Letter to the Editor

Use of Oxidized Regenerated Cellulose in Patients with Lung Cancer: A Biomaterial to Handle with Caution!


  • Gianluca Franceschini

Received Date: 26.03.2023 Accepted Date: 03.07.2023 Mol Imaging Radionucl Ther 2023;32(3):255-256 PMID: 37870403

Keywords: Oxidized regenerated cellulose, lung cancer, surgery, imaging

Dear Editor,

I read with interest the article of Sayan et al. (1) and would like to make some appraisals about using oxidized regenerated cellulose (ORC).

ORC is a bioabsorbable, sterile material prepared by the controlled oxidation of regenerated cellulose. It is used in surgery for its hemostatic properties; once the ORC has been left in the surgical bed and saturated with blood, it forms a black or brownish lump with a gel-like consistency that allows the clot formation, so acting as an adjuvant in the process of local hemostasis (2,3); in addition to its hemostatic properties, ORC has bactericidal activity thanks to its ability to reduce pH levels below 4.0, blocking bacterial survival (2).

However, as ORC is increasingly used in thoracic surgery, it is imperative to underline not only the benefits but also the possible problems.

I agree with Sayan et al. (1) that ORC used as a hemostatic agent in lung cancer surgery, can cause false tumor recurrence in imaging modalities in postsurgical follow-up (1).

ORC-induced fibrogenetic reaction can determine a granulomatous reaction that may simulate an abscess, hematoma, fat necrosis, or cancer recurrence, creating a difficult challenge in differential diagnosis and sometimes diagnostic mistakes during follow-up (2,3).

A study on rats showed that ORC absorption is not always complete, resulting in biomaterial retention (4); when the ORC is used, the tissues present chronic inflammation, central liponecrosis and diffuse fibrosis; an excessive and improper fibrogenesis due to ORC can culminate in the creation of a three-dimensional fibrotic structure with a peculiar imaging and enhance the risk of diagnostic mistake during follow-up (2,3,5).

In addition, ORC can cause allergic reactions, seromas, and foreign-body reactions with a risk of extrusion due to its inadequate and suboptimal absorption (2,3); high rates of red syndrome, postoperative seromas, and cases of foreign-body reaction, requiring surgical removal, were reported in literature (2,3); these complications can compromise clinical outcomes and lead to delayed oncological treatments with a negative impact on patient survival, quality of life and overall hospital costs.

Compliance with standardized recommendations is essential to prevent the aforementioned problems and minimize surgical issues: appropriate selection of candidates to surgery with ORC (patients with specific medical comorbidities, immune diseases or non-controlled diabetes mellitus should not be considered for the use of ORC due to higher risk of postoperative infections); calibrated use of ORC to prevent overdose and avoid excessive fibrosis and foreign-body reaction (ORC pieces must properly fill the surgical bed but should not bulge excessively); prophylactic administration of antibiotic therapy in the postoperative time to prevent infections; detailed description in the surgical report about use of ORC to ensure a correct interpretation of the imaging by radiologists.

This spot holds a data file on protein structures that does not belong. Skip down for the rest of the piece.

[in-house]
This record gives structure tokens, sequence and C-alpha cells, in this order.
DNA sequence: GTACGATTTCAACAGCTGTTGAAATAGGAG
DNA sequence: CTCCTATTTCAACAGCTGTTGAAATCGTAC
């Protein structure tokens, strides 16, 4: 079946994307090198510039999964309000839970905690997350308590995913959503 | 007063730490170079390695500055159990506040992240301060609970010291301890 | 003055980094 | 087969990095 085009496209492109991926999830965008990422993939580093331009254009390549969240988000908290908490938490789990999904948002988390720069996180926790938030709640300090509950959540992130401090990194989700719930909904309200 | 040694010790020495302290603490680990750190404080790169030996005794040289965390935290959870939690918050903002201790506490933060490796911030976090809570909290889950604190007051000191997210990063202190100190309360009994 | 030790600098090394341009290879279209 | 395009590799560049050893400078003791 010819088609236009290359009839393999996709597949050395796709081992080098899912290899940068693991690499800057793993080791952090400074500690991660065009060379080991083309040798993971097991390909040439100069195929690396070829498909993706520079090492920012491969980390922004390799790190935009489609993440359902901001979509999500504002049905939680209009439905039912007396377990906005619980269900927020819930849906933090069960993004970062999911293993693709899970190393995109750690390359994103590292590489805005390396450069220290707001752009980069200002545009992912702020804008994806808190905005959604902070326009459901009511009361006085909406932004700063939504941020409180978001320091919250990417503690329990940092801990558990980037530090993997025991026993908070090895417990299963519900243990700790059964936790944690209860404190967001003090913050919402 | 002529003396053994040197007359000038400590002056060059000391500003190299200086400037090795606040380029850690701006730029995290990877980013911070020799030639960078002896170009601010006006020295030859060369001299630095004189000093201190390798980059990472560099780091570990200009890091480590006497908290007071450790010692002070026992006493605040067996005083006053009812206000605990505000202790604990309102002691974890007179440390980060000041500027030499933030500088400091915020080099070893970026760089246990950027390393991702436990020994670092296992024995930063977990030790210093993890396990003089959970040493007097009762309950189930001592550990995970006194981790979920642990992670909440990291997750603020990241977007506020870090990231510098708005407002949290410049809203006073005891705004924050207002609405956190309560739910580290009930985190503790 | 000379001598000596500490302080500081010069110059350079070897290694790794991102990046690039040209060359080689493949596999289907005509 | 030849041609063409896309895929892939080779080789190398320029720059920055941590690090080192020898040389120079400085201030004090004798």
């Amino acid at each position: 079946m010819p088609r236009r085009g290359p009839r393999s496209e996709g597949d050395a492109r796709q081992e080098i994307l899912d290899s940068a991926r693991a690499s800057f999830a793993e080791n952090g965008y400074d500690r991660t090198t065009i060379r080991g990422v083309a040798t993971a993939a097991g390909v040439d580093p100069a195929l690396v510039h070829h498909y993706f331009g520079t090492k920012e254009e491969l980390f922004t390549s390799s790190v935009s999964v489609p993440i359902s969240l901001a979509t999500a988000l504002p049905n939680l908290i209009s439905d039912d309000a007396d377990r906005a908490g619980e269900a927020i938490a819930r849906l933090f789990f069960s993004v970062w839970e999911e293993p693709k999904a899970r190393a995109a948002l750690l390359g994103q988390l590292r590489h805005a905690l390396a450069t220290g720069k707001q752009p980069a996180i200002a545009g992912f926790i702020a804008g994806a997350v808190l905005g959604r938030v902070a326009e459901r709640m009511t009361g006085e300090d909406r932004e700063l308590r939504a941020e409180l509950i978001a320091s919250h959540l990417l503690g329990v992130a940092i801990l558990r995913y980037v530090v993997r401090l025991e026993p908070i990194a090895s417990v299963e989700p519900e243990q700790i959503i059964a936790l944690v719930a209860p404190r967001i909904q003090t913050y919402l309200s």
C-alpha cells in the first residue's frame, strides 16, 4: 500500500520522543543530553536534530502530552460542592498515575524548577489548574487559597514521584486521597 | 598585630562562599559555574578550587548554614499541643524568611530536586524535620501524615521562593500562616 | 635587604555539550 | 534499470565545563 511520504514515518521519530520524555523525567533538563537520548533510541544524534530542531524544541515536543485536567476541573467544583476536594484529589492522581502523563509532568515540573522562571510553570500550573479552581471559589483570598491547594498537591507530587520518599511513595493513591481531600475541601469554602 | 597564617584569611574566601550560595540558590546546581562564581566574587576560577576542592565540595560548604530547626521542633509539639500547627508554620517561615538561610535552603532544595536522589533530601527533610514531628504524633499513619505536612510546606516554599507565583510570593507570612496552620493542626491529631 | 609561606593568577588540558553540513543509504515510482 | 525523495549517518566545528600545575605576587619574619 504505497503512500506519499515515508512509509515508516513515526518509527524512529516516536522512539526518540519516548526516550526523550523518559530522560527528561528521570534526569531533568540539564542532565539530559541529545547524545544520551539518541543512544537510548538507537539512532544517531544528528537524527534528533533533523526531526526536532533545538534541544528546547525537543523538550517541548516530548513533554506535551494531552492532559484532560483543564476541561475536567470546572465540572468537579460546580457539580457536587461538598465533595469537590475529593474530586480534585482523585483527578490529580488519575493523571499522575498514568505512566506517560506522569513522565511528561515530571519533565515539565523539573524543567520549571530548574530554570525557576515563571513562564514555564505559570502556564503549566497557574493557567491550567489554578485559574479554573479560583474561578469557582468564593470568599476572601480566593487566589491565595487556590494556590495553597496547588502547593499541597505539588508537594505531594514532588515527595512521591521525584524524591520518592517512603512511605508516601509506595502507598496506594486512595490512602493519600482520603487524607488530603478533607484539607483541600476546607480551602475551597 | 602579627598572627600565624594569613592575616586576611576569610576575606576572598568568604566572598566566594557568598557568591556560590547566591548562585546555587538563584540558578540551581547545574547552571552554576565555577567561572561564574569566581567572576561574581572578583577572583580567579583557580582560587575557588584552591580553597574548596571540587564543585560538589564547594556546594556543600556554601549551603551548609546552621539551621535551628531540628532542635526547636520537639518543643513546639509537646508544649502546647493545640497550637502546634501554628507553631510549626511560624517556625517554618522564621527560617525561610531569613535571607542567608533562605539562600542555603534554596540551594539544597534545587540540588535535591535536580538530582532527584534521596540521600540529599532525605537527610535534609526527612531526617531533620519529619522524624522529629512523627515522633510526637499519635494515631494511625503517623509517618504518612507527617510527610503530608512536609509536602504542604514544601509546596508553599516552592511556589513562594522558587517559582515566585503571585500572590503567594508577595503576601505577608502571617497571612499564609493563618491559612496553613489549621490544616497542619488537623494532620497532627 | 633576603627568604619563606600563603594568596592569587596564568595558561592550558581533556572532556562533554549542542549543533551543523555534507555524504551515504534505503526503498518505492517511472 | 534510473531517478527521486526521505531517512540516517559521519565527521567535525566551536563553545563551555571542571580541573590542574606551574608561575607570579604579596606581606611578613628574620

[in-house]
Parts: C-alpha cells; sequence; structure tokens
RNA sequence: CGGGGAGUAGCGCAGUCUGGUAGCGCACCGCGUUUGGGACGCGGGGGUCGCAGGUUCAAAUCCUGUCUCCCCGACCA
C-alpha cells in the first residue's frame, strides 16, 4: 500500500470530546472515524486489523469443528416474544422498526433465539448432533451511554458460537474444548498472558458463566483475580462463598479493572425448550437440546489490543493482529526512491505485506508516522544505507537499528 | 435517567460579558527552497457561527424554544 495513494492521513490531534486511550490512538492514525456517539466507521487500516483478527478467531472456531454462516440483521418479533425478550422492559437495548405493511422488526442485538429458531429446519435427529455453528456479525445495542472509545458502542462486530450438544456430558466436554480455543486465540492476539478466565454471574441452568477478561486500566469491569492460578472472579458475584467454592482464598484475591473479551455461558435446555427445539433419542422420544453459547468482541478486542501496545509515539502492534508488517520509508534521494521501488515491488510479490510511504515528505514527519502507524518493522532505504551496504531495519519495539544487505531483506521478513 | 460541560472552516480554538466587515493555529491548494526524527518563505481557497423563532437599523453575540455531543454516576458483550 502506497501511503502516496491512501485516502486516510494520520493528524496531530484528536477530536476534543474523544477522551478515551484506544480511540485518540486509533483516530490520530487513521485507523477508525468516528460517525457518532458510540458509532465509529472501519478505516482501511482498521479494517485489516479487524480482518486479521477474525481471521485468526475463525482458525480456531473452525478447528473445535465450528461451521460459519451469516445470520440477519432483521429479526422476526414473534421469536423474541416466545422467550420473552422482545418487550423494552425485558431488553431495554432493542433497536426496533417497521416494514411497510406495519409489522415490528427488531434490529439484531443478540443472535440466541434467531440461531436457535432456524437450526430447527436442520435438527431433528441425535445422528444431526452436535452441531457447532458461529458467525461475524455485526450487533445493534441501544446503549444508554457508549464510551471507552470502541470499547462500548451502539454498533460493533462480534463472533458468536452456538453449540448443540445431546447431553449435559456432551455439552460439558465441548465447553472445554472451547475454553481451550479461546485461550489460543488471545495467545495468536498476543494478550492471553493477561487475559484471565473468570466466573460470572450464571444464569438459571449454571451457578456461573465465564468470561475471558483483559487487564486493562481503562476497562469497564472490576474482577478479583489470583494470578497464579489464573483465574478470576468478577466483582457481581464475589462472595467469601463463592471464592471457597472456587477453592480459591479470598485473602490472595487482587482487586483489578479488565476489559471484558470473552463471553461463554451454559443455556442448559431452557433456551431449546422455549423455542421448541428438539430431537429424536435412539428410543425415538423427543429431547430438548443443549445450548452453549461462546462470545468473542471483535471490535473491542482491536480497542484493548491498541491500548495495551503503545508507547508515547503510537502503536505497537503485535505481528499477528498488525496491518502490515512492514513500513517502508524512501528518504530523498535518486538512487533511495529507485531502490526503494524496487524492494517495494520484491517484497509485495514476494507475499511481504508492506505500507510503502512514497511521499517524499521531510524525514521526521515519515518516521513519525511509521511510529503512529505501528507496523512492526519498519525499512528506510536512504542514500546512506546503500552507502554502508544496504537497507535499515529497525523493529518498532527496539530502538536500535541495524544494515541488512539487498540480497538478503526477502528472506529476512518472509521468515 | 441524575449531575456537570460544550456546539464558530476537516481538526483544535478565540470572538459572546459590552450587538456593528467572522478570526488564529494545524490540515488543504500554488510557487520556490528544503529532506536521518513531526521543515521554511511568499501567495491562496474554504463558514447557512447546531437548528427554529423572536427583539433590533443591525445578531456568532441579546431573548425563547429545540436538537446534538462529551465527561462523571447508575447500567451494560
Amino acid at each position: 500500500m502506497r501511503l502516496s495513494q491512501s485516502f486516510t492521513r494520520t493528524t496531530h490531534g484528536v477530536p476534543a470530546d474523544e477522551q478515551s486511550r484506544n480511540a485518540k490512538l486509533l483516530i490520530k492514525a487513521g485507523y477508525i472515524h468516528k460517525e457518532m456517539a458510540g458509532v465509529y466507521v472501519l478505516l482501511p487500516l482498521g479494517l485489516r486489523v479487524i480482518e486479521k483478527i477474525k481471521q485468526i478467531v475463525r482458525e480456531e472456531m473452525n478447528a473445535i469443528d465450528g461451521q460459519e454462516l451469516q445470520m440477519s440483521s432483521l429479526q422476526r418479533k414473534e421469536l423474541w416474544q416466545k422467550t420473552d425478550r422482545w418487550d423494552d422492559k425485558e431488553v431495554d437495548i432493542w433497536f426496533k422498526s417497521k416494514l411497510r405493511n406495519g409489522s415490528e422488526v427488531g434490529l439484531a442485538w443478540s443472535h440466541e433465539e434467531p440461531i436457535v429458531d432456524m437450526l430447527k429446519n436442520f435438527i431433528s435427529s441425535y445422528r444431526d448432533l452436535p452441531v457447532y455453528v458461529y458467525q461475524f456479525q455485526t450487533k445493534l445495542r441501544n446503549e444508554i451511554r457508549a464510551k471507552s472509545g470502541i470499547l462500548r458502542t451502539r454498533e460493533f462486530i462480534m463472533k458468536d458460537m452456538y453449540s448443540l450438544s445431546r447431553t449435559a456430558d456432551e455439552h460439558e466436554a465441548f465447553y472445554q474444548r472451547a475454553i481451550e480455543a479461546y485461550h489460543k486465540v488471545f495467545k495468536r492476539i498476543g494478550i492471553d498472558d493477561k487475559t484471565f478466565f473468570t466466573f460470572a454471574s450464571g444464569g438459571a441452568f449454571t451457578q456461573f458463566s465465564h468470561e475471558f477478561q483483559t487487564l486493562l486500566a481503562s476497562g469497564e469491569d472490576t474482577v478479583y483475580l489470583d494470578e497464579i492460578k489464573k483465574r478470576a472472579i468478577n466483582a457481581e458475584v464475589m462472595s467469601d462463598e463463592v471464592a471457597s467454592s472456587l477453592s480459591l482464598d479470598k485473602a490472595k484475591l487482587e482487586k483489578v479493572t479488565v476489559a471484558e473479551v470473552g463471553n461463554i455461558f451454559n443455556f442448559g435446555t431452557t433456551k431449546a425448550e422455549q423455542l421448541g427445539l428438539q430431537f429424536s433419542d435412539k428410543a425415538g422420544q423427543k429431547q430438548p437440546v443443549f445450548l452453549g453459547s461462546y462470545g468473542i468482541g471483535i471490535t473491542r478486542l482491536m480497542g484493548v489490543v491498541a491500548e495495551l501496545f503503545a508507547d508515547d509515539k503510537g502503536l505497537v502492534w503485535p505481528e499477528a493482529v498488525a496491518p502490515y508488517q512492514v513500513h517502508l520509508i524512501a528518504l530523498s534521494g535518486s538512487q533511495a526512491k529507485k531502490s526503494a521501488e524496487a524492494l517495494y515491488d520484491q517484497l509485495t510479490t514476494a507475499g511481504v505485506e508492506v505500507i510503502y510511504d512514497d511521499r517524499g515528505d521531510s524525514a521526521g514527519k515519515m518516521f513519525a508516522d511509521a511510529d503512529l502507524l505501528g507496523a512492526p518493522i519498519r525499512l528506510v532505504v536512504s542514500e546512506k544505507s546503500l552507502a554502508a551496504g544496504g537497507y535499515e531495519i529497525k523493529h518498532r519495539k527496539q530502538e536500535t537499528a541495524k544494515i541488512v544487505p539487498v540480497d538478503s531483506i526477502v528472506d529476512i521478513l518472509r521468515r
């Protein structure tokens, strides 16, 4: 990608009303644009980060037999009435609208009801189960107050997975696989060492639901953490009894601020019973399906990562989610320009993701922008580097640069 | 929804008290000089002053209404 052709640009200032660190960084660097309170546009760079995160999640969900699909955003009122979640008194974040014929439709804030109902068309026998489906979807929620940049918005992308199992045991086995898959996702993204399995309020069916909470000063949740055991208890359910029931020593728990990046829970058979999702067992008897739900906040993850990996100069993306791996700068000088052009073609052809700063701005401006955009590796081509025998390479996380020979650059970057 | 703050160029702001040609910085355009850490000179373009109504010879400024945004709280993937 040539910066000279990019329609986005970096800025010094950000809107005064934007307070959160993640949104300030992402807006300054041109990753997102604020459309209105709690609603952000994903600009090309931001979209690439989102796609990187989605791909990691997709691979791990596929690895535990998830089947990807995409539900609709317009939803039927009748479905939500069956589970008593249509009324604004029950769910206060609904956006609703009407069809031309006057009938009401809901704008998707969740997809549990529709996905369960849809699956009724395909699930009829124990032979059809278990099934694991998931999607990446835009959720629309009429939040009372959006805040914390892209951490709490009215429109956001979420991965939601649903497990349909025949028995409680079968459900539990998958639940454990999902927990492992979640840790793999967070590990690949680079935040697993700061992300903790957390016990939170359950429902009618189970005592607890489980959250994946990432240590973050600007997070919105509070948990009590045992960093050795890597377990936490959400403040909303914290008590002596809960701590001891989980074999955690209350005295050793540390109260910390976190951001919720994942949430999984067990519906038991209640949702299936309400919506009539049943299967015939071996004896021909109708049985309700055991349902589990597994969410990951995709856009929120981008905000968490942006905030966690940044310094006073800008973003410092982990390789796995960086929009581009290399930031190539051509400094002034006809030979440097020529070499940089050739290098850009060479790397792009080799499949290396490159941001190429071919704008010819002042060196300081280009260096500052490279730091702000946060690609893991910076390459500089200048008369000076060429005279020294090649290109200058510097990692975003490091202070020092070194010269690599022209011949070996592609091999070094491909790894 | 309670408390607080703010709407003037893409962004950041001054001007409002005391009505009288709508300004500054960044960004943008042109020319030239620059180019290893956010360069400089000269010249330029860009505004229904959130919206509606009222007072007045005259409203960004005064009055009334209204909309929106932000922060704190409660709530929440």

In conclusion, ORC is an optimal hemostatic agent that may be left in the surgical site to control bleeding thanks to ease-of-use and favorable biocompatibility; however, a trained and aware thoracic surgeon should use this biomaterial with due caution and correctly report its application to avoid unnecessary re-surgical interventions.


Peer-review: Internally peer-reviewed.

Financial Disclosure: The author declared that this study received no financial support.

  1. Sayan M, Çelik A, Şatır Türk M, Özkan D, Akarsu I, Yazıcı O, Aydos U, Yılmaz Demirci N, Akyol G, Kurul İC, Taştepe Aİ. Oxidized regenerated cellulose can be a cause of false tumor recurrence on pet/ct in patients with lung cancer treated surgically. Mol Imaging Radionucl Ther 2023;32:8-12.
  2. Franceschini G. Internal surgical use of biodegradable carbohydrate polymers. Warning for a conscious and proper use of oxidized regenerated cellulose. Carbohydr Polym 2019;216:213-216.
  3. Piozzi GN, Reitano E, Panizzo V, Rubino B, Bona D, Tringali D, Micheletto G. Practical Suggestions for prevention of complications arising from oxidized cellulose retention: a case report and review of the literature. Am J Case Rep 2018;19:812-819.
  4. Franceschini G, Visconti G, Sanchez AM, Di Leone A, Salgarello M, Masetti R. Oxidized regenerated cellulose in breast surgery: experimental model. J Surg Res 2015;198:237-244.
  5. Giuliani M, Fubelli R, Patrolecco F, Rella R, Borelli C, Buccheri C, Di Giovanni SE, Belli P, Romani M, Rinaldi P, Bufi E, Franceschini G, Bonomo L. Mammographic and ultrasonographic findings of oxidized regenerated cellulose in breast cancer surgery: a 5-year experience. Clin Breast Cancer 2015;15:e249-256.